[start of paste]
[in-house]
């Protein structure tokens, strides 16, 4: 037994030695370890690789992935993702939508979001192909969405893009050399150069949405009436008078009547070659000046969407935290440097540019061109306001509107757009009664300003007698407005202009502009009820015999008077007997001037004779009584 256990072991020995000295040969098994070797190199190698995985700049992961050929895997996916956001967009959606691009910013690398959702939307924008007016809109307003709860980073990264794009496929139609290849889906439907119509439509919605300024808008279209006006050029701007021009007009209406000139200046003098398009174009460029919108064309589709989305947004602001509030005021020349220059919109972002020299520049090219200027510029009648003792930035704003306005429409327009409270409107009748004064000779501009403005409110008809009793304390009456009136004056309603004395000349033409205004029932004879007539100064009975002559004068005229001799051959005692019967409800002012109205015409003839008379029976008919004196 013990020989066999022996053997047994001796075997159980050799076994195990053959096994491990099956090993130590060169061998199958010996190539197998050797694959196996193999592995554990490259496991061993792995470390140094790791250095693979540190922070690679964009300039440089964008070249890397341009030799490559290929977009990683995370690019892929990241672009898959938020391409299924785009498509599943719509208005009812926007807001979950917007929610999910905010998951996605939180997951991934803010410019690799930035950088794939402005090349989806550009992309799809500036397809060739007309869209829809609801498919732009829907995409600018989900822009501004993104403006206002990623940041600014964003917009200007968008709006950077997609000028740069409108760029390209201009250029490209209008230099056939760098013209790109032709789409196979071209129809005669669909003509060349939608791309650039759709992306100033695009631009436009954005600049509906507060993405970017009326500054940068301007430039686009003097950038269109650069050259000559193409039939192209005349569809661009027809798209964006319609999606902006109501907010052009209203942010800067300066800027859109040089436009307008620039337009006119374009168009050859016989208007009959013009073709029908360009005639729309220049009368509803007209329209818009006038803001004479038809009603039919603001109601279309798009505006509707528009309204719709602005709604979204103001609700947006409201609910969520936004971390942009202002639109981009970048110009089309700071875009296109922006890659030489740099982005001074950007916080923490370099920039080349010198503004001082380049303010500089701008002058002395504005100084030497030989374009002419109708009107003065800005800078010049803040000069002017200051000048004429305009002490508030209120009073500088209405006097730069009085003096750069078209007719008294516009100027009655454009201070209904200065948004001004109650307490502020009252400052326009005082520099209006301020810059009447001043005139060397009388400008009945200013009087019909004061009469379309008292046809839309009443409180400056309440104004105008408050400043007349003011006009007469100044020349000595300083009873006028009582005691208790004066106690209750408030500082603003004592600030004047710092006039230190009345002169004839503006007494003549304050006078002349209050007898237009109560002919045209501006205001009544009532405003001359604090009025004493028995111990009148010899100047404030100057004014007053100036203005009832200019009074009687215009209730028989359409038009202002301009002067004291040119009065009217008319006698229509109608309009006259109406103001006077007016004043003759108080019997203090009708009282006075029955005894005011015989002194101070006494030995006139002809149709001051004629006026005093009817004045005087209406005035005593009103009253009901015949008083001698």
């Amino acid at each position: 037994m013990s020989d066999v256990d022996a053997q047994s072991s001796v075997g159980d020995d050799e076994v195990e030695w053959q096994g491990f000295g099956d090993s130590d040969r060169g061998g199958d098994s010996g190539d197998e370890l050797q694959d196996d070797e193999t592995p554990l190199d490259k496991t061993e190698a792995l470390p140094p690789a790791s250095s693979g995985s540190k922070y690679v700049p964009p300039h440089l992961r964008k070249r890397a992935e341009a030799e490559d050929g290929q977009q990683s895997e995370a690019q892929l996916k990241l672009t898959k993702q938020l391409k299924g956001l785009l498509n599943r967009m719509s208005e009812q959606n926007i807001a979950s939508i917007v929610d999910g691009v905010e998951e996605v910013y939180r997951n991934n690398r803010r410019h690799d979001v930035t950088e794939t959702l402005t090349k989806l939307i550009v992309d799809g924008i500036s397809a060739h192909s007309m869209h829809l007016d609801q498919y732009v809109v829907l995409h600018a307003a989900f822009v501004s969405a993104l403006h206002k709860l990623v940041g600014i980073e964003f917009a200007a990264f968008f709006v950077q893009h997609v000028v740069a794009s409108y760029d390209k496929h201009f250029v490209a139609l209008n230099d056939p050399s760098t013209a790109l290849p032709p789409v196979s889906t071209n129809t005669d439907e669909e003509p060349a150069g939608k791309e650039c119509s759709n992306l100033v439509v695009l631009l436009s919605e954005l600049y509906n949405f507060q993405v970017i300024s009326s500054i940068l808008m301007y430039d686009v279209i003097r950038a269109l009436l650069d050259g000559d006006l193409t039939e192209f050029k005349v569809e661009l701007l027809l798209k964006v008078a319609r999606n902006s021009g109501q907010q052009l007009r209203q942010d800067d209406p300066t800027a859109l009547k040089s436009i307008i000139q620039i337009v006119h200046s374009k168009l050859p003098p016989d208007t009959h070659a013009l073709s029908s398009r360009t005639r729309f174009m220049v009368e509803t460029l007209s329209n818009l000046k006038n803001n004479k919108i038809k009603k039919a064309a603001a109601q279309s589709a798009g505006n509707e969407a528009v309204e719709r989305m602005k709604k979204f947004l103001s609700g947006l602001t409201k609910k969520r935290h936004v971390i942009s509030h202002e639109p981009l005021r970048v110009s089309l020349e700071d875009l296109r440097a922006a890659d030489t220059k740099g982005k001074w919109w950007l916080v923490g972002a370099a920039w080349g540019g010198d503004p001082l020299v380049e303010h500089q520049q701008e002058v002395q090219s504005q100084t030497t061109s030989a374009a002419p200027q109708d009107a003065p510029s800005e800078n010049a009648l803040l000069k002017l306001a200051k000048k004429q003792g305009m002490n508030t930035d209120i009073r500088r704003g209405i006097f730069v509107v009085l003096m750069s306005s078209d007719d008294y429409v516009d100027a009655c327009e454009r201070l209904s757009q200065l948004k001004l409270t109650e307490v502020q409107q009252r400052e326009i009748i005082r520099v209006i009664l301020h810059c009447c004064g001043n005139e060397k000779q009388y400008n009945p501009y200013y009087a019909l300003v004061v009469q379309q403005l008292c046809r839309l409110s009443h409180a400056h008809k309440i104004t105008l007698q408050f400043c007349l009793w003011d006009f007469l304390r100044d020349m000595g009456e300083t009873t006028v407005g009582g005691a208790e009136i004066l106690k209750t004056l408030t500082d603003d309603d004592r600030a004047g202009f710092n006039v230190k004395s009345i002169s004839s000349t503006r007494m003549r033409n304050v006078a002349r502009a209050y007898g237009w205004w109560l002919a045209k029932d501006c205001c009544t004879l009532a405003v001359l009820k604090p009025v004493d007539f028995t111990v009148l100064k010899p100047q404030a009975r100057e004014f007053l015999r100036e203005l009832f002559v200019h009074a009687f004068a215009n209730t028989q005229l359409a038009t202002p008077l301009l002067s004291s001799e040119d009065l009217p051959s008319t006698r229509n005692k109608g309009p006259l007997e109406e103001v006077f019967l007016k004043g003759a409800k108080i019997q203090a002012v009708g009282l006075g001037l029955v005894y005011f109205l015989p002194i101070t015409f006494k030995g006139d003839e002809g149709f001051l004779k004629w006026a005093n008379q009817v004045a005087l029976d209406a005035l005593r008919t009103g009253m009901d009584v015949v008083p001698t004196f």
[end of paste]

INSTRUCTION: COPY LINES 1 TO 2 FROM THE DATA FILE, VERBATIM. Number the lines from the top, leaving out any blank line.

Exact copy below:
[in-house]
């Protein structure tokens, strides 16, 4: 037994030695370890690789992935993702939508979001192909969405893009050399150069949405009436008078009547070659000046969407935290440097540019061109306001509107757009009664300003007698407005202009502009009820015999008077007997001037004779009584 256990072991020995000295040969098994070797190199190698995985700049992961050929895997996916956001967009959606691009910013690398959702939307924008007016809109307003709860980073990264794009496929139609290849889906439907119509439509919605300024808008279209006006050029701007021009007009209406000139200046003098398009174009460029919108064309589709989305947004602001509030005021020349220059919109972002020299520049090219200027510029009648003792930035704003306005429409327009409270409107009748004064000779501009403005409110008809009793304390009456009136004056309603004395000349033409205004029932004879007539100064009975002559004068005229001799051959005692019967409800002012109205015409003839008379029976008919004196 013990020989066999022996053997047994001796075997159980050799076994195990053959096994491990099956090993130590060169061998199958010996190539197998050797694959196996193999592995554990490259496991061993792995470390140094790791250095693979540190922070690679964009300039440089964008070249890397341009030799490559290929977009990683995370690019892929990241672009898959938020391409299924785009498509599943719509208005009812926007807001979950917007929610999910905010998951996605939180997951991934803010410019690799930035950088794939402005090349989806550009992309799809500036397809060739007309869209829809609801498919732009829907995409600018989900822009501004993104403006206002990623940041600014964003917009200007968008709006950077997609000028740069409108760029390209201009250029490209209008230099056939760098013209790109032709789409196979071209129809005669669909003509060349939608791309650039759709992306100033695009631009436009954005600049509906507060993405970017009326500054940068301007430039686009003097950038269109650069050259000559193409039939192209005349569809661009027809798209964006319609999606902006109501907010052009209203942010800067300066800027859109040089436009307008620039337009006119374009168009050859016989208007009959013009073709029908360009005639729309220049009368509803007209329209818009006038803001004479038809009603039919603001109601279309798009505006509707528009309204719709602005709604979204103001609700947006409201609910969520936004971390942009202002639109981009970048110009089309700071875009296109922006890659030489740099982005001074950007916080923490370099920039080349010198503004001082380049303010500089701008002058002395504005100084030497030989374009002419109708009107003065800005800078010049803040000069002017200051000048004429305009002490508030209120009073500088209405006097730069009085003096750069078209007719008294516009100027009655454009201070209904200065948004001004109650307490502020009252400052326009005082520099209006301020810059009447001043005139060397009388400008009945200013009087019909004061009469379309008292046809839309009443409180400056309440104004105008408050400043007349003011006009007469100044020349000595300083009873006028009582005691208790004066106690209750408030500082603003004592600030004047710092006039230190009345002169004839503006007494003549304050006078002349209050007898237009109560002919045209501006205001009544009532405003001359604090009025004493028995111990009148010899100047404030100057004014007053100036203005009832200019009074009687215009209730028989359409038009202002301009002067004291040119009065009217008319006698229509109608309009006259109406103001006077007016004043003759108080019997203090009708009282006075029955005894005011015989002194101070006494030995006139002809149709001051004629006026005093009817004045005087209406005035005593009103009253009901015949008083001698």